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Teaching Email Courtesies

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This blog was originally posted on March 31st, 2015.

I receive a lot of email from students. Sometimes it’s messages that I have requested, like links to their work. Other times, students are asking questions about assignments or telling me why they will miss class.

More often than not, these messages are not students’ best writing. I don’t care that the messages are informal. That’s fine with me. At times, however, they wander into telling me far more than I need or want to know. Worse yet, the messages can leave out the crucial details or attachments that would have made the message successful.

What’s a teacher to do? Well, to begin, I have My English Teacher’s Email Survival Kit that I can use to talk about effective email messages. I also like Molly Scanlon’s assignment on Multimodal Mondays: Introducing the Academic Environment with Email and Diantha Smith’s activity on rhetorical analysis of email messages.

My favorite resource though is a short, humorous overview I have created, which I call “Sassy Email Responses.” The slides in the presentation include a slightly revised version of a message that a real live student has sent and the sassy reply that I wish I could send back in my reply. Here’s an example:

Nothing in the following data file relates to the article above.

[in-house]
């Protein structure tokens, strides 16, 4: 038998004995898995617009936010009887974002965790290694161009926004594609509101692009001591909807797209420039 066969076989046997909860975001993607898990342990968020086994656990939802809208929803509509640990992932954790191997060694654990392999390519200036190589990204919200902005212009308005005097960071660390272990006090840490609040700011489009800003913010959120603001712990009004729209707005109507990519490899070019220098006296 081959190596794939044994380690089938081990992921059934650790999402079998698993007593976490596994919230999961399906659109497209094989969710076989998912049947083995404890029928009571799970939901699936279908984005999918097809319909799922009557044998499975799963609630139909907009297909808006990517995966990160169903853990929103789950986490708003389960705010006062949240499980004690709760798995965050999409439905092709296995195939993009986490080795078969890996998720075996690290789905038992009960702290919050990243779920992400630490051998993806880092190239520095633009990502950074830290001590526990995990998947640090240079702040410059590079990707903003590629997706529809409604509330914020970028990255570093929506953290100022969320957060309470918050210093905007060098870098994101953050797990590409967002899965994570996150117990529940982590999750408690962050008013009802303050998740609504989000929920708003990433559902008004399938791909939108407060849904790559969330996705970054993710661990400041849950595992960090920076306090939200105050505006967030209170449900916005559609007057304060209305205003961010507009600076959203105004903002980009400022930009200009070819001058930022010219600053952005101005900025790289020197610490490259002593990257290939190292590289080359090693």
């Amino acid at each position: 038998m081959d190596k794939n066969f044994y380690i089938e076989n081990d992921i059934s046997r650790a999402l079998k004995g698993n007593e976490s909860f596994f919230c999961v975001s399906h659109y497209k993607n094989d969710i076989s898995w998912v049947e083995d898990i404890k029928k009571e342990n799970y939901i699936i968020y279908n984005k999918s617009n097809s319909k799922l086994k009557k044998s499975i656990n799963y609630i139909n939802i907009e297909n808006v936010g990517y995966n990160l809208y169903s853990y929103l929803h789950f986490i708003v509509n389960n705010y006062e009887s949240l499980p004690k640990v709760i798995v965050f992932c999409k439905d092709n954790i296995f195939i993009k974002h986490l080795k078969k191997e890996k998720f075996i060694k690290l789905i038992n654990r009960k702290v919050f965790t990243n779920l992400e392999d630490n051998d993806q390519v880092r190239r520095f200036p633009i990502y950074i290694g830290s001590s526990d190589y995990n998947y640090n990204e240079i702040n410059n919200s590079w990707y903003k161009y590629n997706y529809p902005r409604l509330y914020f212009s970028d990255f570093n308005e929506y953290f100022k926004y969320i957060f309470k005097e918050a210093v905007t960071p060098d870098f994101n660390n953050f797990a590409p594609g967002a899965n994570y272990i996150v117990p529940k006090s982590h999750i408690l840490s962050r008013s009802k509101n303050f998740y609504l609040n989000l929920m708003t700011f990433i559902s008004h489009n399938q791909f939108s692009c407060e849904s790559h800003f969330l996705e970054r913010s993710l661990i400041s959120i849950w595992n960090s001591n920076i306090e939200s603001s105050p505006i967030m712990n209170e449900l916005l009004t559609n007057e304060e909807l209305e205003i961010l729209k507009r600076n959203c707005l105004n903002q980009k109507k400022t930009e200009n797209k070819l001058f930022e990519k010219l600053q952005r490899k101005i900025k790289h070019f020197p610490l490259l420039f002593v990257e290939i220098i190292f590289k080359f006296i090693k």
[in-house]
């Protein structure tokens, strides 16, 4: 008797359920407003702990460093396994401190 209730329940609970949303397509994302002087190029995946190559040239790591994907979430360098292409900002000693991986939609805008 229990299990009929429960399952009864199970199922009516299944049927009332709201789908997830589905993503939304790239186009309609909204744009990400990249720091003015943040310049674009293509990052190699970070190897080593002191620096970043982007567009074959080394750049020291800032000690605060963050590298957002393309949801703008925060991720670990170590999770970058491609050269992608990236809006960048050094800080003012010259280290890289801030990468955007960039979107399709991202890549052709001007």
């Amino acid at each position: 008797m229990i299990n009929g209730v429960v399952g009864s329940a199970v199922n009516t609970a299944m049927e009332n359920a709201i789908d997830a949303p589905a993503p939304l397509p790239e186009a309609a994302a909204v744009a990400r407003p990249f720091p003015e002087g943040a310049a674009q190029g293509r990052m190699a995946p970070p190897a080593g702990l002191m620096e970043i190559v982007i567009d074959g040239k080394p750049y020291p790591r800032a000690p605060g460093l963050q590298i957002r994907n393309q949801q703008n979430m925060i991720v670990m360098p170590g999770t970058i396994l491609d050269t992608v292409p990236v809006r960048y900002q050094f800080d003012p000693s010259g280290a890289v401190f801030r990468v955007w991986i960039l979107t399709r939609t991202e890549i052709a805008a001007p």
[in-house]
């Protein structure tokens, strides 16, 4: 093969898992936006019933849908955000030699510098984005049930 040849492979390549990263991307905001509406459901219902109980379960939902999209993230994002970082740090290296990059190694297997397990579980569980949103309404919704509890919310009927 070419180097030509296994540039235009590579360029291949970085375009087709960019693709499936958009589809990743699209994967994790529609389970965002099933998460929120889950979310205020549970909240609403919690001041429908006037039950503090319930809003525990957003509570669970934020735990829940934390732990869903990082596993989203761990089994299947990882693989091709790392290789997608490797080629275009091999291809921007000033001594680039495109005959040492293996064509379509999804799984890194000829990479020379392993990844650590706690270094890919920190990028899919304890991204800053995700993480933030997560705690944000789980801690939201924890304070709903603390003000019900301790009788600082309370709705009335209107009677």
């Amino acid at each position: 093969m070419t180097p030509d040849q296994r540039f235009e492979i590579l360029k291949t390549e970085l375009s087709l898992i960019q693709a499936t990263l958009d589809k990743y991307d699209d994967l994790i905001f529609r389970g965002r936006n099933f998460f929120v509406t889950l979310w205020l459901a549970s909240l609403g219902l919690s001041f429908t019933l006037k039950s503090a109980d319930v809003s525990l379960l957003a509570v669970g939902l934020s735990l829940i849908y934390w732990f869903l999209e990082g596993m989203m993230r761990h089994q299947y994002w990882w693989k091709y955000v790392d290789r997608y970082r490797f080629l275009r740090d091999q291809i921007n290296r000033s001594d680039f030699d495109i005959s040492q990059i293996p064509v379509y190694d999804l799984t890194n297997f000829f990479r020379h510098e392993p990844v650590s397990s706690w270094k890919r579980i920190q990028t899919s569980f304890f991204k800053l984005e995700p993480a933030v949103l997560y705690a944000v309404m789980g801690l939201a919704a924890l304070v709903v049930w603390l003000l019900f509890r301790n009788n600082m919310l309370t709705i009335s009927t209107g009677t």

For extra fun, after working through the slideshow, I ask students to write a horrible excuse for missing class, and then we read the most original messages together in class. This activity always results in laughter—and much better email messages from students for the rest of the term.

How do you talk with students about effective email messages? What strategies and resources work for you? I would love to hear your ideas. Just leave me a comment below, or drop by my page on Facebook orGoogle+.

About the Author
Traci Gardner, known as "tengrrl" on most networks, writes lesson plans, classroom resources, and professional development materials for English language arts and college composition teachers. She is the author of Designing Writing Assignments, a contributing editor to the NCTE INBOX Blog, and the editor of Engaging Media-Savvy Students Topical Resource Kit.